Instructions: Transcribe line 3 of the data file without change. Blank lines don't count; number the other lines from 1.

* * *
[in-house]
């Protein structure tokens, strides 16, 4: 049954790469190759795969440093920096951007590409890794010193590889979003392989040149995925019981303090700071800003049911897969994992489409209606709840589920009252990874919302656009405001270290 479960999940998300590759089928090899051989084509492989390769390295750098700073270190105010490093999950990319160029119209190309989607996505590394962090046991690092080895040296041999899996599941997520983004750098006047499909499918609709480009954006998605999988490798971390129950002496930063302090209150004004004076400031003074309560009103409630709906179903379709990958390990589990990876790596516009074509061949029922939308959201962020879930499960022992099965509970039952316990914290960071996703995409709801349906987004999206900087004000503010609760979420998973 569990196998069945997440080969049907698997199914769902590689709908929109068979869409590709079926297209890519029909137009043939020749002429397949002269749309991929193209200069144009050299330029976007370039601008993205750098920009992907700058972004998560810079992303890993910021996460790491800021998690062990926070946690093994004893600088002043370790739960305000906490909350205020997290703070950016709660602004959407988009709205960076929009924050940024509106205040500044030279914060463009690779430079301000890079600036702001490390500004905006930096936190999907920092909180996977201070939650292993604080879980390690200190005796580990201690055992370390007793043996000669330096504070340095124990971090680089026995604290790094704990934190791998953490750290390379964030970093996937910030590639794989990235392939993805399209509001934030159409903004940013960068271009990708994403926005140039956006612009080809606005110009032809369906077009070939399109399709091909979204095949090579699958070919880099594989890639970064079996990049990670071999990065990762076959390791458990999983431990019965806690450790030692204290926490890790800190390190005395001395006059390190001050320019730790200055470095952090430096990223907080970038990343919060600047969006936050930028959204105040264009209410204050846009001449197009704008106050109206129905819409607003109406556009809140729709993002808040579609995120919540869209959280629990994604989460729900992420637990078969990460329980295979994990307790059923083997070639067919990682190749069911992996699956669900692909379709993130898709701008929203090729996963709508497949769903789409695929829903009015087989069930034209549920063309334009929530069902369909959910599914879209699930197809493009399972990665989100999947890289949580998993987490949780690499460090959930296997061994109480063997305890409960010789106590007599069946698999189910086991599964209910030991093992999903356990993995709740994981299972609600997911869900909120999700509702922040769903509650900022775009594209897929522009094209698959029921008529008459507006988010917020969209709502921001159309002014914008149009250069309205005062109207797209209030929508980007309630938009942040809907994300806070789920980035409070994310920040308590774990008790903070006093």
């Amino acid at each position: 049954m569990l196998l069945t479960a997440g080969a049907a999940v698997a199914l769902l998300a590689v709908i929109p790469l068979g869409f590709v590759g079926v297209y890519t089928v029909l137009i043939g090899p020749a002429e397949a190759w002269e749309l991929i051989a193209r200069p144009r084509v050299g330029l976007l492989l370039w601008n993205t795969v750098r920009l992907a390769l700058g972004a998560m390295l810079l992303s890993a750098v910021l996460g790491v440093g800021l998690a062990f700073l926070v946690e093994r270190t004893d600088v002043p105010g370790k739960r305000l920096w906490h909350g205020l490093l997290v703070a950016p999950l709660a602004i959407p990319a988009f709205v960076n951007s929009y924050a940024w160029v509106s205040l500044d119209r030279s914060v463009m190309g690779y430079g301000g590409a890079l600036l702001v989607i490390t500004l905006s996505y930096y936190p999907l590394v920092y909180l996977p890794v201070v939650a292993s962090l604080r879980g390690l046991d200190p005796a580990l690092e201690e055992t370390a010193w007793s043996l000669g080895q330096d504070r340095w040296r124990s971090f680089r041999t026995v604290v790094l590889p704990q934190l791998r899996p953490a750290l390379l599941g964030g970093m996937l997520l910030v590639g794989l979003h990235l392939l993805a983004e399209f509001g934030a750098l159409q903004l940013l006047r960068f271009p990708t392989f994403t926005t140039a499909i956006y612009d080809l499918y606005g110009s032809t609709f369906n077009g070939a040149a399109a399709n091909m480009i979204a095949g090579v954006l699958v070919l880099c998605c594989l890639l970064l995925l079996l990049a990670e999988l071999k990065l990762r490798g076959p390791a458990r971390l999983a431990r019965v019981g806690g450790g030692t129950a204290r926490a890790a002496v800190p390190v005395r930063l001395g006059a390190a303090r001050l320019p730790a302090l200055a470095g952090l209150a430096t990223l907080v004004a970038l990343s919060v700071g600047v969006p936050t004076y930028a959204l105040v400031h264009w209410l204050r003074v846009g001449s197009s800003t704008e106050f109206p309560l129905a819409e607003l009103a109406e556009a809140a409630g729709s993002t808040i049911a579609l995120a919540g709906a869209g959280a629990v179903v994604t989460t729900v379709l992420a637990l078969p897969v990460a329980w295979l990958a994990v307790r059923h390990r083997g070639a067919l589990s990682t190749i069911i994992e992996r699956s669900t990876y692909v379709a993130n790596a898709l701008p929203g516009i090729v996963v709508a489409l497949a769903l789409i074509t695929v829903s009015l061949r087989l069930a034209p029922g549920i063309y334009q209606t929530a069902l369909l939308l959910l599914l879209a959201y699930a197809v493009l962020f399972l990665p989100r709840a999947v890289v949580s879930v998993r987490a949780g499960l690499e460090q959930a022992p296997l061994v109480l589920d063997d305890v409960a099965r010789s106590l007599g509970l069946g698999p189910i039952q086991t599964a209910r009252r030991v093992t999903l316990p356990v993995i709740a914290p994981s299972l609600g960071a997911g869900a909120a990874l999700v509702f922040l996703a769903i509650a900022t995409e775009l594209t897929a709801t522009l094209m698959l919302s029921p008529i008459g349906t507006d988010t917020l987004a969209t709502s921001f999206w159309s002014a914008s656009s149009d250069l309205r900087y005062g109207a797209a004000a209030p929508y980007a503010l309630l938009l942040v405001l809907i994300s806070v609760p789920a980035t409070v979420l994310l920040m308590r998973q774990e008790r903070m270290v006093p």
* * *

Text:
């Amino acid at each position: 049954m569990l196998l069945t479960a997440g080969a049907a999940v698997a199914l769902l998300a590689v709908i929109p790469l068979g869409f590709v590759g079926v297209y890519t089928v029909l137009i043939g090899p020749a002429e397949a190759w002269e749309l991929i051989a193209r200069p144009r084509v050299g330029l976007l492989l370039w601008n993205t795969v750098r920009l992907a390769l700058g972004a998560m390295l810079l992303s890993a750098v910021l996460g790491v440093g800021l998690a062990f700073l926070v946690e093994r270190t004893d600088v002043p105010g370790k739960r305000l920096w906490h909350g205020l490093l997290v703070a950016p999950l709660a602004i959407p990319a988009f709205v960076n951007s929009y924050a940024w160029v509106s205040l500044d119209r030279s914060v463009m190309g690779y430079g301000g590409a890079l600036l702001v989607i490390t500004l905006s996505y930096y936190p999907l590394v920092y909180l996977p890794v201070v939650a292993s962090l604080r879980g390690l046991d200190p005796a580990l690092e201690e055992t370390a010193w007793s043996l000669g080895q330096d504070r340095w040296r124990s971090f680089r041999t026995v604290v790094l590889p704990q934190l791998r899996p953490a750290l390379l599941g964030g970093m996937l997520l910030v590639g794989l979003h990235l392939l993805a983004e399209f509001g934030a750098l159409q903004l940013l006047r960068f271009p990708t392989f994403t926005t140039a499909i956006y612009d080809l499918y606005g110009s032809t609709f369906n077009g070939a040149a399109a399709n091909m480009i979204a095949g090579v954006l699958v070919l880099c998605c594989l890639l970064l995925l079996l990049a990670e999988l071999k990065l990762r490798g076959p390791a458990r971390l999983a431990r019965v019981g806690g450790g030692t129950a204290r926490a890790a002496v800190p390190v005395r930063l001395g006059a390190a303090r001050l320019p730790a302090l200055a470095g952090l209150a430096t990223l907080v004004a970038l990343s919060v700071g600047v969006p936050t004076y930028a959204l105040v400031h264009w209410l204050r003074v846009g001449s197009s800003t704008e106050f109206p309560l129905a819409e607003l009103a109406e556009a809140a409630g729709s993002t808040i049911a579609l995120a919540g709906a869209g959280a629990v179903v994604t989460t729900v379709l992420a637990l078969p897969v990460a329980w295979l990958a994990v307790r059923h390990r083997g070639a067919l589990s990682t190749i069911i994992e992996r699956s669900t990876y692909v379709a993130n790596a898709l701008p929203g516009i090729v996963v709508a489409l497949a769903l789409i074509t695929v829903s009015l061949r087989l069930a034209p029922g549920i063309y334009q209606t929530a069902l369909l939308l959910l599914l879209a959201y699930a197809v493009l962020f399972l990665p989100r709840a999947v890289v949580s879930v998993r987490a949780g499960l690499e460090q959930a022992p296997l061994v109480l589920d063997d305890v409960a099965r010789s106590l007599g509970l069946g698999p189910i039952q086991t599964a209910r009252r030991v093992t999903l316990p356990v993995i709740a914290p994981s299972l609600g960071a997911g869900a909120a990874l999700v509702f922040l996703a769903i509650a900022t995409e775009l594209t897929a709801t522009l094209m698959l919302s029921p008529i008459g349906t507006d988010t917020l987004a969209t709502s921001f999206w159309s002014a914008s656009s149009d250069l309205r900087y005062g109207a797209a004000a209030p929508y980007a503010l309630l938009l942040v405001l809907i994300s806070v609760p789920a980035t409070v979420l994310l920040m308590r998973q774990e008790r903070m270290v006093p």